ST. PAUL, Minn. - When a few dozen people formed a human chain along Larpenter Ave. on Friday night, they made it clear they didn't intend to block traffic. They had come to pray.
After the jury announced a not guilty verdict in the trial of officer Jeronimo Yanez earlier in the day, a steady stream of people decided to come to the site of his death, many said it's because they didn't know what else to do.
"What in God's name can we do to make it right?" one man said.
For nearly a full year, the memorial site had grown. The flowers, candles and signs never wavered. But in an instant on Friday, the signs calling for 'Justice Now' turned to questions of 'now what?'"
"What can we do now to protect our men and ourselves?" said one woman who began to sob. "As African American people we have nothing now. We have nothing. We don't even have the justice system to stand behind us and say this is not right. You can no longer just shoot and kill people and get away with it."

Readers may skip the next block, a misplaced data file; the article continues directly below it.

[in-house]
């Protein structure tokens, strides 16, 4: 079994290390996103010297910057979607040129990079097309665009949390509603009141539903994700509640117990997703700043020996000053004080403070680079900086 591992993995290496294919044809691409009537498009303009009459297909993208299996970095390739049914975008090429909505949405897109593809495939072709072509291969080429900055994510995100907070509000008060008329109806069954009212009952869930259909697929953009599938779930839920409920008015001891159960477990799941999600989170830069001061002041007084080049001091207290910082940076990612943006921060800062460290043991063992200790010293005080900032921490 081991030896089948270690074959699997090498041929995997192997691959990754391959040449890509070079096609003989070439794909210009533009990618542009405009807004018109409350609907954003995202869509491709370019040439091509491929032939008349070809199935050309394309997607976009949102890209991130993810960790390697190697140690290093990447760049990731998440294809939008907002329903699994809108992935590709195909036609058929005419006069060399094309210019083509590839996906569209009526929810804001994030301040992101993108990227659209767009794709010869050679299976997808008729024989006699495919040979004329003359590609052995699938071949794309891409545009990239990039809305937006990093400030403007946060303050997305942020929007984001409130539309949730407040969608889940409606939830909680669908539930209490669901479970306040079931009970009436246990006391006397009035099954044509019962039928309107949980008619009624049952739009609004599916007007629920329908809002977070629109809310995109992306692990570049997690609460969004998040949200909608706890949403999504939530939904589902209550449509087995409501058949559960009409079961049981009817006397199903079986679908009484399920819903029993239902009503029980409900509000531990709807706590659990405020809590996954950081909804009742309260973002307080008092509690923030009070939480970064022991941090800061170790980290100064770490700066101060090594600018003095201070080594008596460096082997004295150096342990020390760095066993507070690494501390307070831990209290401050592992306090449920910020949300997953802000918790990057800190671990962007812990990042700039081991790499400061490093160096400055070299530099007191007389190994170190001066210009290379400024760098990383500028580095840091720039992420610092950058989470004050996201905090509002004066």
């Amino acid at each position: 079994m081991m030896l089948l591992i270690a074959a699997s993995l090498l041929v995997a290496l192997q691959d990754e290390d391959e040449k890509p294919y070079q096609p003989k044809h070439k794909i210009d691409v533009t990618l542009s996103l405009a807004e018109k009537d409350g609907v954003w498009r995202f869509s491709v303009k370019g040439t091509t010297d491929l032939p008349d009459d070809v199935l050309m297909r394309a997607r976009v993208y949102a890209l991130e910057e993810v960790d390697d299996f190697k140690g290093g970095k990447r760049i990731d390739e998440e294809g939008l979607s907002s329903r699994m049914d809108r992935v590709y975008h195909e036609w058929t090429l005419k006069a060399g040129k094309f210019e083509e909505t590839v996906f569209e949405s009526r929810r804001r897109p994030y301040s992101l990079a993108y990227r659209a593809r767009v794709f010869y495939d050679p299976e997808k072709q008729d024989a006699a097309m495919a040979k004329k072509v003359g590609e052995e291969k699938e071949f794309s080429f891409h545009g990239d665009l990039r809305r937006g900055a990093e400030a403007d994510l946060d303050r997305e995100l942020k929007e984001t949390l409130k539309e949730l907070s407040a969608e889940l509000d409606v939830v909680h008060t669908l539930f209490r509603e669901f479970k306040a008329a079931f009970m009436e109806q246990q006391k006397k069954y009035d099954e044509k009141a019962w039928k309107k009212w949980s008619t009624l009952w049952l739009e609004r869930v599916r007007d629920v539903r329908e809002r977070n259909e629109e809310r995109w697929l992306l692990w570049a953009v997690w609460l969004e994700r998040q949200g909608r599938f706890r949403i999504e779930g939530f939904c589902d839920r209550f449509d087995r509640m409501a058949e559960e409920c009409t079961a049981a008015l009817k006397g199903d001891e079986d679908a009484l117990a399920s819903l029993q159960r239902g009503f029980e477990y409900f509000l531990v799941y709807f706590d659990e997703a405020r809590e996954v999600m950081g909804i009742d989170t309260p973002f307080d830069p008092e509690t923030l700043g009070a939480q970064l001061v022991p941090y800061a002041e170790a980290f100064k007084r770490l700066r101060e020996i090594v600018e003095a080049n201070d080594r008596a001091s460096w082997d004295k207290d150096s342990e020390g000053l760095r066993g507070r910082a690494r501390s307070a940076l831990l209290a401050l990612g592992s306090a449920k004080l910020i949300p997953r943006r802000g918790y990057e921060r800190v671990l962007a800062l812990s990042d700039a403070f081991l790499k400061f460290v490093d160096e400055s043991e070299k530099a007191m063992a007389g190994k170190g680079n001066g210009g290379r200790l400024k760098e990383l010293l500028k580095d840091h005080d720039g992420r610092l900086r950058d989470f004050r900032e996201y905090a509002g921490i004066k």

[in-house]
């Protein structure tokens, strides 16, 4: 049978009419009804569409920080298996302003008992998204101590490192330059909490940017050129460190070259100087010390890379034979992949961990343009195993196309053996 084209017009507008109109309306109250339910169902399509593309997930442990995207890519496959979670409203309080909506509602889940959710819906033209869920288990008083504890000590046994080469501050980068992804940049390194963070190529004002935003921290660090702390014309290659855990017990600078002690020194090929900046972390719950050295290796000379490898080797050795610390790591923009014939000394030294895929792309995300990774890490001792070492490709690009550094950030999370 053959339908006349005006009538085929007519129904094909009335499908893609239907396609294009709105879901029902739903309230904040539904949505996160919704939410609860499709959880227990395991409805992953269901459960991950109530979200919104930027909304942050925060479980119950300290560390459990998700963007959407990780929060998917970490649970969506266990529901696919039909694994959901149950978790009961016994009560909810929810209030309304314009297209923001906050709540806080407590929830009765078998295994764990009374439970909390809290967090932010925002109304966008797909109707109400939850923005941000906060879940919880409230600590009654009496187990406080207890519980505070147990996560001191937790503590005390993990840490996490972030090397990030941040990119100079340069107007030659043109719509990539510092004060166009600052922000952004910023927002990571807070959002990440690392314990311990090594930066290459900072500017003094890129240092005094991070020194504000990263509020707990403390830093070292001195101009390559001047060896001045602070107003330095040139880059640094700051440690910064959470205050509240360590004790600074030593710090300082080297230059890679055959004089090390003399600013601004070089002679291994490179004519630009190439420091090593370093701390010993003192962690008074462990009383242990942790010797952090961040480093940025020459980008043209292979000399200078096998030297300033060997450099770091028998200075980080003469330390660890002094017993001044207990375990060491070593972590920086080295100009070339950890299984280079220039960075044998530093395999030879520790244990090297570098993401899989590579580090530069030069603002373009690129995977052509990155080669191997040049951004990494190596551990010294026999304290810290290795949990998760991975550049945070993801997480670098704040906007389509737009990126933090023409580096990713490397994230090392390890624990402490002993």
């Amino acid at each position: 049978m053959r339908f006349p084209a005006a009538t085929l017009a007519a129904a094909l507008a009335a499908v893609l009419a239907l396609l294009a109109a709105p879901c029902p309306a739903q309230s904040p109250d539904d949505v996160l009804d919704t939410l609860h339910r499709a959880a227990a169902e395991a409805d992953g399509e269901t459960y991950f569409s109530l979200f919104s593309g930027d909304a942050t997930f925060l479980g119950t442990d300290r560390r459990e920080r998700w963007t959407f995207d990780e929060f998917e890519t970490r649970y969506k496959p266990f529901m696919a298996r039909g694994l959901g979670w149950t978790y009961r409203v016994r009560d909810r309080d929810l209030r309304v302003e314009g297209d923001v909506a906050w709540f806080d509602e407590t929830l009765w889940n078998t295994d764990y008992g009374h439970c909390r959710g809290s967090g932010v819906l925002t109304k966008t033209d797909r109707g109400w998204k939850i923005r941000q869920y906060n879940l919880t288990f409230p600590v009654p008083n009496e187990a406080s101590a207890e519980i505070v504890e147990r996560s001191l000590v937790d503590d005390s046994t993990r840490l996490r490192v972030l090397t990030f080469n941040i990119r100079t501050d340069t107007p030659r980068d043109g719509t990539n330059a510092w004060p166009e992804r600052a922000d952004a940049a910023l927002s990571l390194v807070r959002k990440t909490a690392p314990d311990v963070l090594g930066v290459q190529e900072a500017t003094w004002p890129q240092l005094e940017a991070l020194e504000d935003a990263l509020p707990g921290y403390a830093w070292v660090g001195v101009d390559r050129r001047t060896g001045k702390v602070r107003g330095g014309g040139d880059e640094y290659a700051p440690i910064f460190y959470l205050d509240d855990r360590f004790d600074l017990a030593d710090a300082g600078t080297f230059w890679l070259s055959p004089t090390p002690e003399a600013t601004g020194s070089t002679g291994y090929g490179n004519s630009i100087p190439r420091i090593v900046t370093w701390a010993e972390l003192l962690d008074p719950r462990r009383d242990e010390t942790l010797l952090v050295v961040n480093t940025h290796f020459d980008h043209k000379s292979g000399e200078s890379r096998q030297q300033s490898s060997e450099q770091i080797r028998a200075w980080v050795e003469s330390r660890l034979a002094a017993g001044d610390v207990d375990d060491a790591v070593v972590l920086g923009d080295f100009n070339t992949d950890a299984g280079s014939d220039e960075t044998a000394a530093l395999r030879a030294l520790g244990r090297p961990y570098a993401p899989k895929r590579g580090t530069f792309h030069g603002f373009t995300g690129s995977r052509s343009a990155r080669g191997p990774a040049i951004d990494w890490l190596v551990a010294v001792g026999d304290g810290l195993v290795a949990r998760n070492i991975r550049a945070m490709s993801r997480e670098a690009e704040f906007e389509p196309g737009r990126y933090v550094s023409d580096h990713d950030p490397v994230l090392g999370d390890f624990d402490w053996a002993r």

It was a feeling that St. Paul resident Ervin James also shared.
"Just kind of lost hope," James said. "I don't even know. I feel kind of lost because, being African American... it's kind of scary to ride in a car and get pulled over. So what does happen from here?"
Those are some of the questions that local leaders began to ask during the first of several community conversation meetings on Friday evening. The events are set up to be open forums where members of different neighborhoods can share their feelings about the trial and try to move things forward.
James says he'll begin with a prayer of hope.
"A solution for the future, so we don't have to be sitting here again," he said.
On Saturday, the public is encouraged to take part in another community conversation about the Castile case. It will be held from 12 - 2 p.m. at St Paul College.
There is one more schedule for Monday at 6 p.m. at the Wellstone Center.